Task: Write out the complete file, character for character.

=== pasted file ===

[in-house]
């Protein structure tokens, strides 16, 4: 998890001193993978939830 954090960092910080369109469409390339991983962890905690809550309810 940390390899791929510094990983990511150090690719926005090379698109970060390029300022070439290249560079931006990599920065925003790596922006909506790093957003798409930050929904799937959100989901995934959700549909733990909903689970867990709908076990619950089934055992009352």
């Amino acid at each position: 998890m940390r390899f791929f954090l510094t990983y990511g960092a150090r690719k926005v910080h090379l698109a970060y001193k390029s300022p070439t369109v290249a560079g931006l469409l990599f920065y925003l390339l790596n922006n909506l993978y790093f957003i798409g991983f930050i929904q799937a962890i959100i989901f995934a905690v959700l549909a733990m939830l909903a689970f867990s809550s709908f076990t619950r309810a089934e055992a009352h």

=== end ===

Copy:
[in-house]
């Protein structure tokens, strides 16, 4: 998890001193993978939830 954090960092910080369109469409390339991983962890905690809550309810 940390390899791929510094990983990511150090690719926005090379698109970060390029300022070439290249560079931006990599920065925003790596922006909506790093957003798409930050929904799937959100989901995934959700549909733990909903689970867990709908076990619950089934055992009352």
């Amino acid at each position: 998890m940390r390899f791929f954090l510094t990983y990511g960092a150090r690719k926005v910080h090379l698109a970060y001193k390029s300022p070439t369109v290249a560079g931006l469409l990599f920065y925003l390339l790596n922006n909506l993978y790093f957003i798409g991983f930050i929904q799937a962890i959100i989901f995934a905690v959700l549909a733990m939830l909903a689970f867990s809550s709908f076990t619950r309810a089934e055992a009352h």